So after I had already welded the large holes near the brake booster location, I decided that I didn't like how that area looked. Cut out a piece of sheet metal to cover everything up.
Cleaned up the brake booster mounting reinforcement plate
Cut a crude template
Made the crude template better
Transferred to sheet metal
My solution to the rusted out k-member supports was to clean out the framerail, apply anti-rust paint, make new supports, weld them in, paint again, and then weld a new, stronger piece of sheet metal in to reinforce the framerail.
After some painting, welding, and more painting
I figured that a good portion of the rust was to blame on the holes in the framerail directly under the strut tower. This area is constantly exposed to the elements while driving, so I decided to weld those holes up to eliminated the possibility of water sitting in that area anymore.
Here are the new pieces of sheet metal that I'll be welding in to box the framerail back together.
I also cut out and mocked up the passenger side sheet metal behind the strut tower. Didn't get around to welding it in yet though.
The last thing tonight was welding the pinch weld along the firewall. I had already trimmed it back to make it look a little better, but the two pieces of sheet metal were still visible and that was ****ing me off, so I welded it up. It will be grinded down nicely and be given somewhat of a rounded bullnose edge.
Mocked up the hydroboost unit and MC to make sure everything cleared. All is well in that department. Shouldn't have any issues with running the lines. I also won't be needing the stock-style prop valve anymore, so I will just need to find a spot to mount the Wilwood prop valve for the rear bias.
Got the framerail boxed in and welded up. I still need to cut out about 2" above it and replace that portion of the shock tower with new sheet metal. Once I do that, I can put one final piece of sheet metal over everything and smooth it all out.
Welded in the piece near the firewall.
Grinding down all those welds...
I also cut out the last bit of rusted strut tower metal. I'll make new pieces to replace the old and weld everything back up.
Finally finished the framerail repair. There was more involved to it than I thought, from making those tubular supports and welding everything up. But it's done, so I can move on to bigger and better things!
First I filled in the area I cut out and re-welded the spot welds where the sheet metal attaches to the strut tower.
Then I shot everything with paint and welded one more layer of sheet metal to complete everything.
Just have to grind the welds down and then everything will be seamless. Luckily, I don't have much welding left to do in the engine bay.
I decided to cut out the driver side apron and weld in a new, stronger piece. The original section had some rust issues and being that I plan to use that area to mount the ignition box and some other things, I wanted it to be in good shape.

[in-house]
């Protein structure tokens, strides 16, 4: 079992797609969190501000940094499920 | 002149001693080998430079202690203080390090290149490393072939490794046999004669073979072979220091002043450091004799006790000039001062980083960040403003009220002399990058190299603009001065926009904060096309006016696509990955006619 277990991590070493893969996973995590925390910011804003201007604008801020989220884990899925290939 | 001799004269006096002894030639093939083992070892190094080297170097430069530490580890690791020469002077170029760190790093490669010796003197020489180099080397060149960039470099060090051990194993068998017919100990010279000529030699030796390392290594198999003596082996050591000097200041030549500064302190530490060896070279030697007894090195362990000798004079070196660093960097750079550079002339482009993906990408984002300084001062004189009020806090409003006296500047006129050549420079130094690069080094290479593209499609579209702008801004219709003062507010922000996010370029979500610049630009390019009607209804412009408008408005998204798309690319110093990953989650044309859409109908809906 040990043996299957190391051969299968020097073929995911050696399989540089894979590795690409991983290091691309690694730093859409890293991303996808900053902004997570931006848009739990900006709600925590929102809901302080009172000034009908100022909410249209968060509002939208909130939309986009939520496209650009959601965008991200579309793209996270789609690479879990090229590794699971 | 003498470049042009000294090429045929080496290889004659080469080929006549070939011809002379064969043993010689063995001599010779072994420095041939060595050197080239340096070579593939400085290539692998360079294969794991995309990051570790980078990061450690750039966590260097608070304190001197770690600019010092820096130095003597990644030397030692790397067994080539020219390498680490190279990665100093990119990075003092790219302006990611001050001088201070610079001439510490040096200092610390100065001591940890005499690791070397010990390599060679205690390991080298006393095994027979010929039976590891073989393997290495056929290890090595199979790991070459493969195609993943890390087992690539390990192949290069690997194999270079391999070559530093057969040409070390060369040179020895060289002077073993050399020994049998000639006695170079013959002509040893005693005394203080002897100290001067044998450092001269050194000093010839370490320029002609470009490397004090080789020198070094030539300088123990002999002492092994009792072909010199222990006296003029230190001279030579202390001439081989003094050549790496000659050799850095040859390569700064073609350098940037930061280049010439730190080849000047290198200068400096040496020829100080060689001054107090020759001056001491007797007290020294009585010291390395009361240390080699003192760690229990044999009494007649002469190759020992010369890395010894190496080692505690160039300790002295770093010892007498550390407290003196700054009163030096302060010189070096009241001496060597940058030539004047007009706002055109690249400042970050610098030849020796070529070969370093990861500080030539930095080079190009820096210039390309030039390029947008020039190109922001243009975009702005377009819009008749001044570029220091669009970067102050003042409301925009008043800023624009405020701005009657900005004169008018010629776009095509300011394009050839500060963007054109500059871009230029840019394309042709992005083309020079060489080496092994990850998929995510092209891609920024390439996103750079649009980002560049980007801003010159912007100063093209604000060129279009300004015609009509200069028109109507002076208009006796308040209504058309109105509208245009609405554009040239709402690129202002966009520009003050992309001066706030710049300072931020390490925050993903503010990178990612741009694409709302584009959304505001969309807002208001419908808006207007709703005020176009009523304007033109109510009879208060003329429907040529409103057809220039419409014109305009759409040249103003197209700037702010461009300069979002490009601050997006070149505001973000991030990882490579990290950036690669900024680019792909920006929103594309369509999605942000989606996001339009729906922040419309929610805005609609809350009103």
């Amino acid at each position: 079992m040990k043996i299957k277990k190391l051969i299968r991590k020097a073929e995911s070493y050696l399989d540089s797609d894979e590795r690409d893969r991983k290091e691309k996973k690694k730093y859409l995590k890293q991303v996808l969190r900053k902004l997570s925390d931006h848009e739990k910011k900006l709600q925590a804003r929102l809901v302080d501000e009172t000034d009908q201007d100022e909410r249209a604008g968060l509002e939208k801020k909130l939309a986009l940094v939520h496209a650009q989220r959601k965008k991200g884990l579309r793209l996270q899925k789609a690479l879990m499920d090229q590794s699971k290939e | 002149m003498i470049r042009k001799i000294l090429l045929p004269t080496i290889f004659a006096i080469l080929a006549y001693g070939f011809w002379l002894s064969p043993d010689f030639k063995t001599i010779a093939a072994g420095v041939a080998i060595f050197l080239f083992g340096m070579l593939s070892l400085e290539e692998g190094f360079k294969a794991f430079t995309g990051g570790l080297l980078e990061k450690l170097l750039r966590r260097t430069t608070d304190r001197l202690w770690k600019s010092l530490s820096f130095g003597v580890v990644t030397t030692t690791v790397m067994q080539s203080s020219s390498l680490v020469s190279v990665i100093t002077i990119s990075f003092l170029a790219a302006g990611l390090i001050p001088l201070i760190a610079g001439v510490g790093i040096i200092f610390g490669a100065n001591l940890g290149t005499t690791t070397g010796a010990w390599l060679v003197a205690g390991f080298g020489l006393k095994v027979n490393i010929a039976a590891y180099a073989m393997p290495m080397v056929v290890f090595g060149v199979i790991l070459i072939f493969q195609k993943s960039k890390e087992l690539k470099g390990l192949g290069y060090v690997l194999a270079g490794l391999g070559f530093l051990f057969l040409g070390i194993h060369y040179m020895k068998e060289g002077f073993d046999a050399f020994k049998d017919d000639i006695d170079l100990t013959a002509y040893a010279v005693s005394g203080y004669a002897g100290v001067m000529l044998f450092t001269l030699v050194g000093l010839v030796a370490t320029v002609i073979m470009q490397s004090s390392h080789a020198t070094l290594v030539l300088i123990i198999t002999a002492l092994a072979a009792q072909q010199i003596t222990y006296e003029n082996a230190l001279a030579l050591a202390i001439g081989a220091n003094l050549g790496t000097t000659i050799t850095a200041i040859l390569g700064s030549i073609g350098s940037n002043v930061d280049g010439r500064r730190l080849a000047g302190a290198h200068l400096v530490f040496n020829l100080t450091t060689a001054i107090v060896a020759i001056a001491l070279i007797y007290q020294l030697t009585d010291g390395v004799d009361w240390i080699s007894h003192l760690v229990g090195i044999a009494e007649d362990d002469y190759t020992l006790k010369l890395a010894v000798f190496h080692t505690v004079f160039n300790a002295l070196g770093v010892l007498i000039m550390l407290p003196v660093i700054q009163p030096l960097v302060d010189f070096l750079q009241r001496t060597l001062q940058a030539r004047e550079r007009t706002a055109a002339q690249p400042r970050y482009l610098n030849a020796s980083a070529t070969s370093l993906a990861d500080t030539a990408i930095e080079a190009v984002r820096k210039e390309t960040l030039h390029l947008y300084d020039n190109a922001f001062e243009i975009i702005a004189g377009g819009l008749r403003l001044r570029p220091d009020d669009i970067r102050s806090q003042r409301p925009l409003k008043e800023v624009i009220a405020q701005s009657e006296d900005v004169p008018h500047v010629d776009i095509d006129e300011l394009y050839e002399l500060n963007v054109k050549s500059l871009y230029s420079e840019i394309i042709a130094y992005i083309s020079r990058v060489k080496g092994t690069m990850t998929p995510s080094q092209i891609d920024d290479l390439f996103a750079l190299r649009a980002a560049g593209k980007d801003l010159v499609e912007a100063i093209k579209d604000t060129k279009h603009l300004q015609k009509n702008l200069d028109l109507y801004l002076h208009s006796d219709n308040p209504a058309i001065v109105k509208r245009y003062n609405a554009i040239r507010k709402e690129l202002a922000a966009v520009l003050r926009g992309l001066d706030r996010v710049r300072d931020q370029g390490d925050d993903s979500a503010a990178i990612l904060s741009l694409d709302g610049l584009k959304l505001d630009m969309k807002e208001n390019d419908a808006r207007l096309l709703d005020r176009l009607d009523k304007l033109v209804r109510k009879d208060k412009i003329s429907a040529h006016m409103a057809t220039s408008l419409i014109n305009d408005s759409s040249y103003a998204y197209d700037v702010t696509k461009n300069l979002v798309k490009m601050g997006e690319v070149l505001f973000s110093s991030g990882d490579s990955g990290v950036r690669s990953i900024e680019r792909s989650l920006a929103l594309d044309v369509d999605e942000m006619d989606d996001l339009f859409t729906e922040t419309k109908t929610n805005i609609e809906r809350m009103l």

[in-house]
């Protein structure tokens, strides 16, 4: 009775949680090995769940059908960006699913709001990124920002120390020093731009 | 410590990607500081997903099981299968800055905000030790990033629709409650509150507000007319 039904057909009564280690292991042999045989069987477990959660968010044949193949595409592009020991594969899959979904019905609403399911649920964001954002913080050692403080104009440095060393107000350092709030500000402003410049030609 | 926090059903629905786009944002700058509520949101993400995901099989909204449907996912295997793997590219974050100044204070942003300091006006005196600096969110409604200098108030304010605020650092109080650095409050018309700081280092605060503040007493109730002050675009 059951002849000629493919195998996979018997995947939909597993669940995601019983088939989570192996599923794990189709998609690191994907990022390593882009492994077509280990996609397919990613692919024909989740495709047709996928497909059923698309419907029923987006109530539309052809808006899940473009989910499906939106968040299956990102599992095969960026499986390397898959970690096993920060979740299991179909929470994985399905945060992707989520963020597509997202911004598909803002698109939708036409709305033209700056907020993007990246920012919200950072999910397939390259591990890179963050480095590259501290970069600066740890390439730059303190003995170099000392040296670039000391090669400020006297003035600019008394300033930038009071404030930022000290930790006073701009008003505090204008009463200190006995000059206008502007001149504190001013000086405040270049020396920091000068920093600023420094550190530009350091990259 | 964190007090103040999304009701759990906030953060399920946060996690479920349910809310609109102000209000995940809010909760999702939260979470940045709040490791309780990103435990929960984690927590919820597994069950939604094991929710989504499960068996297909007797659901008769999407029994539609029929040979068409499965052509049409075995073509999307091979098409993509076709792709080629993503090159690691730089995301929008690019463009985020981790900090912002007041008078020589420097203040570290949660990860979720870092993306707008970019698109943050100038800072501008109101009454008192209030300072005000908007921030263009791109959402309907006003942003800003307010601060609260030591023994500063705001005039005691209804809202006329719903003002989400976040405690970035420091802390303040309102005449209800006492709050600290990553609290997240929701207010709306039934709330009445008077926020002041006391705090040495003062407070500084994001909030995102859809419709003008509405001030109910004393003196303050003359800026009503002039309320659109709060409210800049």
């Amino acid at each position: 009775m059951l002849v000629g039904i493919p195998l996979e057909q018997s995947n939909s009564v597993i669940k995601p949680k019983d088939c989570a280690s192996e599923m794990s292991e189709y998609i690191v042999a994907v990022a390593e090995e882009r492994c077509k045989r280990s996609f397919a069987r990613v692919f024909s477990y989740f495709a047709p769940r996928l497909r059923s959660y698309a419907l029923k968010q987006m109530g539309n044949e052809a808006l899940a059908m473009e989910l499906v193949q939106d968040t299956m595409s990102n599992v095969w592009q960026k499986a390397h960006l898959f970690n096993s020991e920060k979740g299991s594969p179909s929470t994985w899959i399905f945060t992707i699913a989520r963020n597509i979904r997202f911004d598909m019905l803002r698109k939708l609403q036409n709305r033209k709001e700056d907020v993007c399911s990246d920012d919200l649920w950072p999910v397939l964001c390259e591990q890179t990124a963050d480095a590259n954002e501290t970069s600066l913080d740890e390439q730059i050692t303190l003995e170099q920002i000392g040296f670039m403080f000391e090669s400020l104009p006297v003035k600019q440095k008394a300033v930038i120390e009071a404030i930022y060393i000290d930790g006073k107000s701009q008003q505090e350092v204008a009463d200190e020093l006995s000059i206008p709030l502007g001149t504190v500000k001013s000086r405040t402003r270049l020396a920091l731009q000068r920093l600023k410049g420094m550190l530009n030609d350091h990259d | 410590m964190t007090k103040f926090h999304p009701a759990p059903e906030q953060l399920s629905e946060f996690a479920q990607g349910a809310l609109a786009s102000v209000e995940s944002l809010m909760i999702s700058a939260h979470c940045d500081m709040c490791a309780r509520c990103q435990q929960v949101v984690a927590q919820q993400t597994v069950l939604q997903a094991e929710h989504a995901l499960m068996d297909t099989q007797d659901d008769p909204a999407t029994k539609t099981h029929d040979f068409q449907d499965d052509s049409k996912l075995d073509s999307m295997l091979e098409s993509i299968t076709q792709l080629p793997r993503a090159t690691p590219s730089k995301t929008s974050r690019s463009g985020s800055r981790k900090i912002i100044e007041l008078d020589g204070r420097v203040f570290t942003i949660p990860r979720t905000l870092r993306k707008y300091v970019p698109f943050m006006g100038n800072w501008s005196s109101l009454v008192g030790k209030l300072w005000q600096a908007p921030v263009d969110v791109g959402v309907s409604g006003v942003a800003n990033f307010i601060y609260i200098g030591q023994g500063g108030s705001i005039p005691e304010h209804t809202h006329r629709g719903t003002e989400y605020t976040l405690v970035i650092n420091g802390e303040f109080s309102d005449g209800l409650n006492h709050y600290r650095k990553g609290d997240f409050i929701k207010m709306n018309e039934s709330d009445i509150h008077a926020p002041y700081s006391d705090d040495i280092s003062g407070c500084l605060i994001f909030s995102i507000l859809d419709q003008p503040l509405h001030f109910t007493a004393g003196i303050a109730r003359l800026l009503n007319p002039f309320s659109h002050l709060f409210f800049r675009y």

Welded and grinded some of the front header support as well:
Welded in the new lower radiator support. For those that are wondering, I had to cut out the old one because I hacked it up so bad 7-8 years ago when I tried to stuff an oversized 3-row aluminum radiator in the bay. It was not in any kind of condition to bother repairing it. The boxed steel support I made is probably stronger anyway.
In addition to hacking the lower radiator support, I apparently gave the driver side core support some hell, so I had to cut and form a piece of steel to fix that area up. I sometimes wish I had the tools to stretch and form metal, but a mallet and a bunched up rag got the job done for me.
In the picture below, you can see the 'bump' on the passenger side of the core support.
That bump was bothering me, so I cut it out and welded in a new piece that will grind down flush with the rest of the support.
That is all pretty much the last of the welding in the engine bay area .
Put a layer of All Metal down in the major areas. This stuff seems to be love it or hate it in the autobody industry. I like the stuff. It's just very hard to sand down, but it's tough as nails and I don't have to worry about it cracking.
Sanded down the All Metal
Then I applied a light coat of Evercoat Z-Grip filler. I really liked the way it laid down, although I'm not very good at applying filler neatly. There were a lot of peaks and ridges that I needed to cut down with a chisel.
Next I started to block down the coat of filler. Got tired, so there is still more to do before I touch up areas with more filler.
Put on a skim coat of putty. Passenger side sanded down.
Shot 4 coats of urethane. I have to sand it smooth and then assess how many imperfections are left. I can see a few right now, so I will probably a need to spot putty a couple trouble areas. Other than that, it looks real nice.